As previously described, the system of the present invention permits the user to send a command to an individual fan, i.e. the addressability feature, or to all fans simultaneously. On the wall switch 16 the settable indicator in the form of pushwheel 32 enables the user to select the fan number he wishes to send a command to. The settings are A for all fans, 1 through 8 for individual fans and M for the simultaneous control of all fans. The user simply sets the fan number or letter desired, touches the control key, and the appropriate fan(s) will respond. At the time of installation, the owner chooses the address numbers for the fans and follows a simple procedure to set this ID number in each fan. It is possible to have two or more fans set with the same ID number if one wants to control them together. If it is decided at any time to change these number assignments, the fan ID numbers can be easily changed to a new pattern.

After initial experimentation with a fan system, the owner will usually decide on a few preferred settings of light level, fan speed and fan direction for use at different times, e.g. daytime, evening, night. The system of the present invention makes it extremely easy to store in memory up to 4 of these preferred settings, recall from memory at any time one of these settings by pressing a single key, and turn off all fans and lights with a single key. To invoke these features, the fan number indicator, i.e. pushwheel 32, is set to "M" and the appropriate keys are used. Settings are retained in memory even if power is interrupted. The system will retain in memory the fan and light settings in use when the unit is turned off, and will recall these when it is subsequently turned on.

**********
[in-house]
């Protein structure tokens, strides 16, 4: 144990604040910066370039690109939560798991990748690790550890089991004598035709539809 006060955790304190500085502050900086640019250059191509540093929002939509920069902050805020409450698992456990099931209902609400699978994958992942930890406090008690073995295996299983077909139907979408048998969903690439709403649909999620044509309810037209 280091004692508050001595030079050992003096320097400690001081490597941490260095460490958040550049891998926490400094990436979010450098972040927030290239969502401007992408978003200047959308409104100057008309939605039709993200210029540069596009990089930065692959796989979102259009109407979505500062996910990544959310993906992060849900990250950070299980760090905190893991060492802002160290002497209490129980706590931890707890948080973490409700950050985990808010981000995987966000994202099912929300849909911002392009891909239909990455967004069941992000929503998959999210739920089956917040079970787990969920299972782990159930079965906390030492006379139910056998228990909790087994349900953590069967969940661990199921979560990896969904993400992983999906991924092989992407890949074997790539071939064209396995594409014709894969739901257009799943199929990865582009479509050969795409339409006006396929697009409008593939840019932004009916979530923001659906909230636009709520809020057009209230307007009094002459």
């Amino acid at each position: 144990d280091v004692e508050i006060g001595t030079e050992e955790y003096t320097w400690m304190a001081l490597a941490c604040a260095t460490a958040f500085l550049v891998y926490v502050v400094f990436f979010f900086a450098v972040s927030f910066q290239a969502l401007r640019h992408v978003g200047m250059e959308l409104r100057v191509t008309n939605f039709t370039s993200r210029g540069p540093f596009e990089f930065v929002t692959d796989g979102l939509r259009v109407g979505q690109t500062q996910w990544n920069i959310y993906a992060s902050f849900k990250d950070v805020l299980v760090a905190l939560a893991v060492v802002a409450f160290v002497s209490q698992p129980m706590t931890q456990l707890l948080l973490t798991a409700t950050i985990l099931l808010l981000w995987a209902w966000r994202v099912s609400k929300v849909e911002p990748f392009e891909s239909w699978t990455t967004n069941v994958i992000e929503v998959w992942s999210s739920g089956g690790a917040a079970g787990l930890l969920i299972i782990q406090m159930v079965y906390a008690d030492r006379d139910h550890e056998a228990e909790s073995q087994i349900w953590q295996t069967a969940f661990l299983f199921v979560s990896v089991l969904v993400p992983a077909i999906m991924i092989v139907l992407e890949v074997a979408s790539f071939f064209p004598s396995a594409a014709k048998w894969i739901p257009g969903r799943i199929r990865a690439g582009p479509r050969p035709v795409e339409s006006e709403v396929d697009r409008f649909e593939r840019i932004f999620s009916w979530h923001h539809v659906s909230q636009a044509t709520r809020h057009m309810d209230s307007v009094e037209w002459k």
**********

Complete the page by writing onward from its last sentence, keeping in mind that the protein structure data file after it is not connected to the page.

It is therefore apparent that the present invention accomplishes its intended objects. While embodiments of the present invention have been described in detail, that is for the purpose of illustration, not limitation.

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Classifications
U.S. Classification318/103, 318/268, 307/115, 307/40, 340/310.11, 340/12.32
International ClassificationH05B39/08, H02J13/00, H05B37/02, G05B19/042
Cooperative ClassificationH05B37/0263, Y04S40/122, Y02B90/2623, G05B19/0423, G05B2219/23039, Y02B70/3241, G05B2219/21034, Y02B70/3283, G05B2219/2231, H05B39/086, Y04S20/246, Y04S20/227, H02J13/0024
European ClassificationG05B19/042N, H02J13/00F4B2B, H05B39/08R2D, H05B37/02B6P
Legal Events
DateCodeEventDescription
Jan 26, 1999FPExpired due to failure to pay maintenance fee
Effective date: 19981115
Nov 15, 1998LAPSLapse for failure to pay maintenance fees
Aug 12, 1998REMIMaintenance fee reminder mailed
Apr 1, 1994ASAssignment
Owner name: NORTH COAST ELECTRONICS, INC., NEW YORK
Free format text: ASSIGNMENT OF ASSIGNORS INTEREST;ASSIGNORS:RAND CAPITAL CORPORATION, A NY BANKING CORP.;BUFFALO ANDERIE COUNTY REGIONAL DEVELOPMENT CORPORATION, THE, A CORP. OF NY;REEL/FRAME:006920/0894
Effective date: 19940301
Jul 23, 1992ASAssignment
Owner name: CAPITALE XPANSION ASSOCIATES
Owner name: COOPER, THOMAS A.
Free format text: SECURITY INTEREST;ASSIGNOR:TRADE WINDS FAN COMPANY, INC., A DE CORP.;REEL/FRAME:006192/0796
Effective date: 19920707
Owner name: FREEDMAN-HARRIS AGENCY, INC.
Owner name: HIMMEL, MORRIS
Owner name: HOLENDER, FRED
Owner name: JACOBS, STEVEN R.
Owner name: KEENEY, CAROL J.
Owner name: KEENEY, ELIZABETH S.
Owner name: KEENEY, FRANK W.
Owner name: KEENEY, HAROLD S.
Owner name: MONEY PURCHASE PLAN FOR ITSELF AND FOR THE ACCOUNT
Owner name: RAND CAPITAL CORPORATION
Owner name: TRAPP, LAURENCE J.
Feb 28, 1992ASAssignment
Owner name: NIAGARA TECHNOLOGY INCORPORATED, NEW YORK
Free format text: ASSIGNMENT OF ASSIGNORS INTEREST.;ASSIGNORS:SCHNEIDER, JOHN K.;KEENEY, FRANK W.;LESZCZYNSKI, NICHOLAS G.;AND OTHERS;REEL/FRAME:006024/0629
Effective date: 19920219